Donovan McNabb and Jimmie Johnson recently got into a Twitter war about whether NASCAR drivers are athletes. “Do I think he’s an athlete?” McNabb said. “Absolutely not. … He’s not an athlete. He sits in a car and he drives so that doesn’t be athletic.” Well put Donovan, an athlete who was benched by the Washington Redskins for not being able to run the 2-minute offense because he was out of shape.
But does Donovan McNabb have a point? NASCAR drivers compete weekly in 500-mile races where the cockpit temperatures inside the car reach 120-degrees Fahrenheit and oxygen is in less supply to due the aerodynamics of the cars; the cars are designed so that air travels up and over, not into the cars. Drivers experience 2-3 G’s on every (left) turn they take. (1 G is equal to the gravitational weight you feel sitting in a chair in your living room. 2-3 G’s is like feeling 2 to 3 times your body weight pushing down as you sit in your chair. High G roller coasters range from 3-5 G’s. Fighter pilots can reach 9-12 G’s.)
And of course whether we admit it or not, some foolish fans wait for the spectacular high speed crashes that do (unfortunately) occur during a NASCAR race. When these collisions happen, a driver can experience 20-50 G’s for a split second as the car smashes into the wall. With advanced technology and the HANS devise (Head and Neck Support) these seemingly deadly crashes result in relatively minor injuries.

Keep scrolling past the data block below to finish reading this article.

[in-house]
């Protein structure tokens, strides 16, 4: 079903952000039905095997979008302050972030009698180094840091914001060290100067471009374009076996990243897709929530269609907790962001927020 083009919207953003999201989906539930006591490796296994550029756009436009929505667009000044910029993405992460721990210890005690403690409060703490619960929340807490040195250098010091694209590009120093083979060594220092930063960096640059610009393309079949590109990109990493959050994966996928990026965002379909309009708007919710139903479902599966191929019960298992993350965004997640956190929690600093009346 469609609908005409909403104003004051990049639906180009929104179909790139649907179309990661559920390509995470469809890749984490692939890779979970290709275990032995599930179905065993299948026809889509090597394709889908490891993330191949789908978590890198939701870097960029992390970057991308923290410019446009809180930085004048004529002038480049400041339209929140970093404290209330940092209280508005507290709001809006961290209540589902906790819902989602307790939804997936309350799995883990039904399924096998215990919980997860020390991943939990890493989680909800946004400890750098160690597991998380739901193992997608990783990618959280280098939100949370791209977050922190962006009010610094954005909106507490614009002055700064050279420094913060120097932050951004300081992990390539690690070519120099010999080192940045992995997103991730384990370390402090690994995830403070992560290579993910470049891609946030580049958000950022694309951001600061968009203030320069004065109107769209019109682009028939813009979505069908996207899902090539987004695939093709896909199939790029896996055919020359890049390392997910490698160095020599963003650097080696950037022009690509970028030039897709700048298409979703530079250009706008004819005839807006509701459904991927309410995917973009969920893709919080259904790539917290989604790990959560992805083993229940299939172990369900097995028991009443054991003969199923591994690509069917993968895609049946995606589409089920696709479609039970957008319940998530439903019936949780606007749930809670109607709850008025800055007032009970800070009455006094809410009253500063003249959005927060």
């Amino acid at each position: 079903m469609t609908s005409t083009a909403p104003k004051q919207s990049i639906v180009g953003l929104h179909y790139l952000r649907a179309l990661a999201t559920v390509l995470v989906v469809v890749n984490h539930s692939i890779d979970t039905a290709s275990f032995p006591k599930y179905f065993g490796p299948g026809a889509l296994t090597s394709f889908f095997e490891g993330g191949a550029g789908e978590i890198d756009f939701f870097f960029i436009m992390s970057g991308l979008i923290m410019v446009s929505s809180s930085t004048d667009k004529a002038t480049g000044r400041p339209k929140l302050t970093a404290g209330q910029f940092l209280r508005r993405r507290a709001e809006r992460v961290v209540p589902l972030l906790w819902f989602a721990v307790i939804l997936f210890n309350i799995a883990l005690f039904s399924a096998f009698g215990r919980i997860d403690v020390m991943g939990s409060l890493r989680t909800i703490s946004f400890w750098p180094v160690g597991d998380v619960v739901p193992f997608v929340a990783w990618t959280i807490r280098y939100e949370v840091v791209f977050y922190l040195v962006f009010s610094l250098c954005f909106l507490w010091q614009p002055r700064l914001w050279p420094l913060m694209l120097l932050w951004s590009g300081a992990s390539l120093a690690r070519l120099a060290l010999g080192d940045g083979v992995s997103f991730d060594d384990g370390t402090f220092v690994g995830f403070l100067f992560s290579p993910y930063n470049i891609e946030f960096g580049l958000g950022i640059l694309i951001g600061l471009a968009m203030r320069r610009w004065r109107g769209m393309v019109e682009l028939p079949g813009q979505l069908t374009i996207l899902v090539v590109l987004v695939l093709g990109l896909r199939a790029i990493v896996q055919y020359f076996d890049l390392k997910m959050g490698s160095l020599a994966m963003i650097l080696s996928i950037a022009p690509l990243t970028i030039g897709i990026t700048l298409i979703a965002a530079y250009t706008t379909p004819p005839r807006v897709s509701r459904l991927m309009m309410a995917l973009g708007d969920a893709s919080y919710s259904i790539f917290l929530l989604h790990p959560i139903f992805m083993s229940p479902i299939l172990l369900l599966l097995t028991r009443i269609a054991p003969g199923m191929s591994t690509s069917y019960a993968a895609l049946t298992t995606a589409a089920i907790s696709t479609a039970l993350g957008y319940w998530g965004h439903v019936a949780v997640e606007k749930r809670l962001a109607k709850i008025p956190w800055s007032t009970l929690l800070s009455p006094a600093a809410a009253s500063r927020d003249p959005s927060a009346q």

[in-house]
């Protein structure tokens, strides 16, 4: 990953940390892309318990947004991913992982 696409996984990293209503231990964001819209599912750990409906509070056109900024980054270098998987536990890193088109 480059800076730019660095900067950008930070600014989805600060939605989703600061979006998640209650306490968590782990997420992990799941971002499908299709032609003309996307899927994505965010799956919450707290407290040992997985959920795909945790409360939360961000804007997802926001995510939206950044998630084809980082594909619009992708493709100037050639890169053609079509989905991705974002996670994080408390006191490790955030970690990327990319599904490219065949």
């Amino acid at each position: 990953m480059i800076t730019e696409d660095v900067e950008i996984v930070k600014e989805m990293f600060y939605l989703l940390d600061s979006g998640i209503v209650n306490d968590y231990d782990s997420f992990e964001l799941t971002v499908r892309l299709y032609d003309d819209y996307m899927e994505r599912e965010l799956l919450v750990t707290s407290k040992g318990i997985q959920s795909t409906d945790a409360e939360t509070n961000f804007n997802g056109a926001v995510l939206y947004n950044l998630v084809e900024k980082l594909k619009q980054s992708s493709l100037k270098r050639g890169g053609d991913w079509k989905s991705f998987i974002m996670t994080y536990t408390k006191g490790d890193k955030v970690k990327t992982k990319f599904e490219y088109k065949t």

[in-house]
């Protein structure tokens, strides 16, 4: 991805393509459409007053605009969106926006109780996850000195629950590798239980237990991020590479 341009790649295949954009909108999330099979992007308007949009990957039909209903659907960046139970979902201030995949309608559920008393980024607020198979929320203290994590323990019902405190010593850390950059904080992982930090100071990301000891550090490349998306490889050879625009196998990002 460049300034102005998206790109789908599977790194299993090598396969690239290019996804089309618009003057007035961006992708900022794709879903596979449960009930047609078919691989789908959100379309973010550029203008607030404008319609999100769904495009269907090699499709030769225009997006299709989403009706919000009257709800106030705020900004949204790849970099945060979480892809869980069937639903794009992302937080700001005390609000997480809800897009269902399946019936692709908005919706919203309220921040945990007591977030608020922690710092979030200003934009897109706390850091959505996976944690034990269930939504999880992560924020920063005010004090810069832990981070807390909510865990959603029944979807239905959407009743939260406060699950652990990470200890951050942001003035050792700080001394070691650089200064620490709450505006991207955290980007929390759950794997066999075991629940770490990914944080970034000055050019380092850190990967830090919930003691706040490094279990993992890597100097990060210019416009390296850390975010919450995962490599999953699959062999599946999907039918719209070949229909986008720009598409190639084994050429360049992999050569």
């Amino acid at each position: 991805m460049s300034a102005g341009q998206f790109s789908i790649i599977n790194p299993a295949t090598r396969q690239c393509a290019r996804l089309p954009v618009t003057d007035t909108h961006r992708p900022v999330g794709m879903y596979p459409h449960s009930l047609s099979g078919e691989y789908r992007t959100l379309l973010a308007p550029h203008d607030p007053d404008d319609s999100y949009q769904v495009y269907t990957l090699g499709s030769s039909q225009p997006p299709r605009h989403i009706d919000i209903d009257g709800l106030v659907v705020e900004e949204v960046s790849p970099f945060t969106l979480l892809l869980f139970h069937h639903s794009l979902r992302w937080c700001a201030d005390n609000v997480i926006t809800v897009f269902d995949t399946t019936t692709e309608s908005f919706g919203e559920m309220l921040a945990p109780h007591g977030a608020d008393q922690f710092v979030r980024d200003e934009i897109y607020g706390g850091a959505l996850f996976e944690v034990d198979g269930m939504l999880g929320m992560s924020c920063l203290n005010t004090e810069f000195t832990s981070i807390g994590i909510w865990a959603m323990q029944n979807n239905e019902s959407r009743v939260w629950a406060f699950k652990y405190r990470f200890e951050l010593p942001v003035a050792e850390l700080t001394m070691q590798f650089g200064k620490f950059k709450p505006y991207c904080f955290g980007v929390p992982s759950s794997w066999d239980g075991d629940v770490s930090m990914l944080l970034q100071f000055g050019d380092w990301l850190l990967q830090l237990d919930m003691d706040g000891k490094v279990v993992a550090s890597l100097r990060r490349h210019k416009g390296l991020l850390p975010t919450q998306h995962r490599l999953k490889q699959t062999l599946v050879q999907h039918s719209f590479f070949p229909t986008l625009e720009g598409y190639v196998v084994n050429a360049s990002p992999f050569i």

And perhaps the biggest determining factor for the success of a NASCAR driver is his (or her, with respect to Danica Patrick) fear factor. Falling off a horse is one thing. Getting hit by a 95 MPH fastball is another and getting back in the batters box after a being hit by a wayward pitch takes some level of nerve. Getting back in a car and accelerating back up to 200 MPH with 42 other cars on the track after wrecking a few days earlier; that takes guts and nerves usually reserved for white rappers on open mic night.
But enough about whether NASCAR drivers are or are not athletes. How much do they get paid to strap into their numbered, logo smeared vehicles and put their lives on the line every week? According to Forbes a driver’s earnings are calculated by: a base salary + 40-50% of team winnings + a % of the merchandise sales + personal endorsements.
Did Jimmie Johnson, the athlete in question, earn the most for winning his 6th Sprint Cup Championship in 2013? Read on to find out.
5. Carl Edwards in the 99, $13.7 million ($12.2M salary/winnings, $1.5M endorsements)